Then they were teamed together, undoubtedly because the company had nothing else better to do with them. Along the way, however, they began to flash hints of the attitude that would define their team and make them perfect candidates for inclusion in D-Generation X a year later.
The booming vocals from James during their entrance and cool nicknames such as "the Road Dogg" and "Bad Ass" caught the attention of fans in a manner that no manufactured gimmick ever could.
The team became so over with the WWE's audience that Vince McMahon and his staff had no choice but to put the tag titles on them, marking one of the most unlikely rises in the sport.
The Outlaws captured the titles from the legendary Legion of Doom in a major upset, jump-starting one of the great tag team careers in WWE's long and storied history. For the better part of the next two years, Billy Gunn and Jesse James would reign as tag team champions, an indictment of their success and ability to remain over with the fans.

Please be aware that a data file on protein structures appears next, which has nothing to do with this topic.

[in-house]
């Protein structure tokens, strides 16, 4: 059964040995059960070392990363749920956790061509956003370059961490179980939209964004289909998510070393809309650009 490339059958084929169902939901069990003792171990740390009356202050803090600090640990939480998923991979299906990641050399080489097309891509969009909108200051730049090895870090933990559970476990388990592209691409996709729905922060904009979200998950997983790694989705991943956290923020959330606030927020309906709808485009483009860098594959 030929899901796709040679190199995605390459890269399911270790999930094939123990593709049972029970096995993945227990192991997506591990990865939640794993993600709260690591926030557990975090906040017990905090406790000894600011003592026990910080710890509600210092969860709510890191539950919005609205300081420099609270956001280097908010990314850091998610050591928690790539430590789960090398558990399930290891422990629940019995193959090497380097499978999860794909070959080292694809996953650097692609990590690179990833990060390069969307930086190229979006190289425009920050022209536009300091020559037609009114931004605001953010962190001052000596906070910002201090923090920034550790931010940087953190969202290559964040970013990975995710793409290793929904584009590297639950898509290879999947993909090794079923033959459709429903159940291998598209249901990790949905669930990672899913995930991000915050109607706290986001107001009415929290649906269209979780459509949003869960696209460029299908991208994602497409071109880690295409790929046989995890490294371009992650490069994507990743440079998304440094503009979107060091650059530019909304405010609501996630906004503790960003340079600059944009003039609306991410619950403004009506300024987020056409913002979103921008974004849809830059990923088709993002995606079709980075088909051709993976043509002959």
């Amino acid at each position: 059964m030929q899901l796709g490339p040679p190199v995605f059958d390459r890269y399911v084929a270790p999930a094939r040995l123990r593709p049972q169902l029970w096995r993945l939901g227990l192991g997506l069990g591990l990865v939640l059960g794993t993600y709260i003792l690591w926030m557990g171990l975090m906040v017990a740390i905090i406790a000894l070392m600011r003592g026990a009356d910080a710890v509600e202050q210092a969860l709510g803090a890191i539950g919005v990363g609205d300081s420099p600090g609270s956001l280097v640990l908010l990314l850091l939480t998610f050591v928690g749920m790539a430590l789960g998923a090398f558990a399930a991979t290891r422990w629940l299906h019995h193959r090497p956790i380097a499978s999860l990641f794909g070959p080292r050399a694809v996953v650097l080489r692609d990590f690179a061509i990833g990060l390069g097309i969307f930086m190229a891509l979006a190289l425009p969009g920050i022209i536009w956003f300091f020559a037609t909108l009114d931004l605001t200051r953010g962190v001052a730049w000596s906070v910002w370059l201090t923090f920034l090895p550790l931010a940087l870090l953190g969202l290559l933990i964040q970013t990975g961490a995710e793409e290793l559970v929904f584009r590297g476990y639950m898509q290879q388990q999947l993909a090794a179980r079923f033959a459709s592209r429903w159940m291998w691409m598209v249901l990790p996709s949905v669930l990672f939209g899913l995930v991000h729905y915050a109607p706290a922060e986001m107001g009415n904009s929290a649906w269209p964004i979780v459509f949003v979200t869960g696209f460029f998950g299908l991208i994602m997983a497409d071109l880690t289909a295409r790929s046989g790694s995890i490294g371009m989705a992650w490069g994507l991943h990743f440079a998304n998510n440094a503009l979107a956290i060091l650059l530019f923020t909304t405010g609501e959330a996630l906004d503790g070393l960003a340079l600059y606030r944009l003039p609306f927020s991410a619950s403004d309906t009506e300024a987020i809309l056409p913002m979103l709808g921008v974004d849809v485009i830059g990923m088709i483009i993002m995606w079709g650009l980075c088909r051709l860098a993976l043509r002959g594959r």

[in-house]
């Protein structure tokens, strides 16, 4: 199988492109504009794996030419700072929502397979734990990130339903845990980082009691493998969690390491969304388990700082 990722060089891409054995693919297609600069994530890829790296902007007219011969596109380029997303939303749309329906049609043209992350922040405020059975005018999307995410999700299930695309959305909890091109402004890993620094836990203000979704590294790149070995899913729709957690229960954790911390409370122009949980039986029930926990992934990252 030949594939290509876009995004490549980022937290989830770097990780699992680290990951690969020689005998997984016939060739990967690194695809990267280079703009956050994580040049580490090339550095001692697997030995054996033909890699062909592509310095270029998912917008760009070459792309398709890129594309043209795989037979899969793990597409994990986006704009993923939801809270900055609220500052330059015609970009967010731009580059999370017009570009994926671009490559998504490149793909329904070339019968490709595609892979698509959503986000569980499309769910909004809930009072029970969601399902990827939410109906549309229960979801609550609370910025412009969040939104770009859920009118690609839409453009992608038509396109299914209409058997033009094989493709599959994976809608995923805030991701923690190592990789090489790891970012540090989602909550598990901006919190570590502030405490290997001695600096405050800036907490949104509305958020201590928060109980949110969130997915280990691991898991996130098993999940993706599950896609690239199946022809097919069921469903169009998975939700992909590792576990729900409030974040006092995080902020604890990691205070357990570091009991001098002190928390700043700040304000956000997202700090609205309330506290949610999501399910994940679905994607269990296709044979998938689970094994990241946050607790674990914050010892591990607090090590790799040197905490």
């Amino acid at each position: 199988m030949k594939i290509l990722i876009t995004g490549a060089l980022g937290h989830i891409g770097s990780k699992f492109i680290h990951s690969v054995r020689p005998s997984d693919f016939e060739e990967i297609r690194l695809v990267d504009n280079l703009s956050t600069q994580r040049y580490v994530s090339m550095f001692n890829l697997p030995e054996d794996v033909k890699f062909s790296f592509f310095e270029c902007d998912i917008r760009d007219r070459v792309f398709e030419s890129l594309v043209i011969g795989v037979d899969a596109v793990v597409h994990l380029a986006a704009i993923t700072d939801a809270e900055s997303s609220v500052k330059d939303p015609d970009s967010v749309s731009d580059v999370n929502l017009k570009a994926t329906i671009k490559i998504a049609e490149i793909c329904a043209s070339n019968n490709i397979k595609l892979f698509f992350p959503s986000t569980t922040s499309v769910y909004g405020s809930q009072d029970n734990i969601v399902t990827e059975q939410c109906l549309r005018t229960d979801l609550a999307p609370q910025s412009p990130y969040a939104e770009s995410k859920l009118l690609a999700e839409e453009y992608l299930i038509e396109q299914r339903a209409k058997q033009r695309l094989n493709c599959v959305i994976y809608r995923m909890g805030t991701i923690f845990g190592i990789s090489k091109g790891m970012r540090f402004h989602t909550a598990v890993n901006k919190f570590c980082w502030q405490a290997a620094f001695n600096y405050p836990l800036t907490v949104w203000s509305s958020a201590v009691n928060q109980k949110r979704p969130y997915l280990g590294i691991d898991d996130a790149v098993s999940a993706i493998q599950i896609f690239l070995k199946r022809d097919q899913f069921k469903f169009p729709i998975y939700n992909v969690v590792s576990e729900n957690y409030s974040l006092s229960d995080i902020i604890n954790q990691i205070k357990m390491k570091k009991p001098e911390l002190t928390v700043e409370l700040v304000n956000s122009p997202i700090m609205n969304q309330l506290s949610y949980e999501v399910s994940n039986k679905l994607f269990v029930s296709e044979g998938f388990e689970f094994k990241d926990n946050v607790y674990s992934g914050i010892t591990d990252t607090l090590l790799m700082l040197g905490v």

To say that Daniel Bryan’s entry into World Wrestling Entertainment went less-than-smoothly would be an understatement. A member of the NXT roster, he was among the first potential Superstars eliminated from the contest, despite a wrestling background well-known to the most passionate of fans.
From there, he was a key member of the Nexus invasion in the summer of 2010, but an ill-timed choking of ring announcer Justin Roberts led to his dismissal from the company.
Weeks later, he returned to WWE at SummerSlam, teaming with Team WWE against Nexus. From there on out, he accomplished his fair share, capturing the United States Championship from his NXT mentor The Miz and having tremendous matches with the likes of Dolph Ziggler and Ted DiBiase.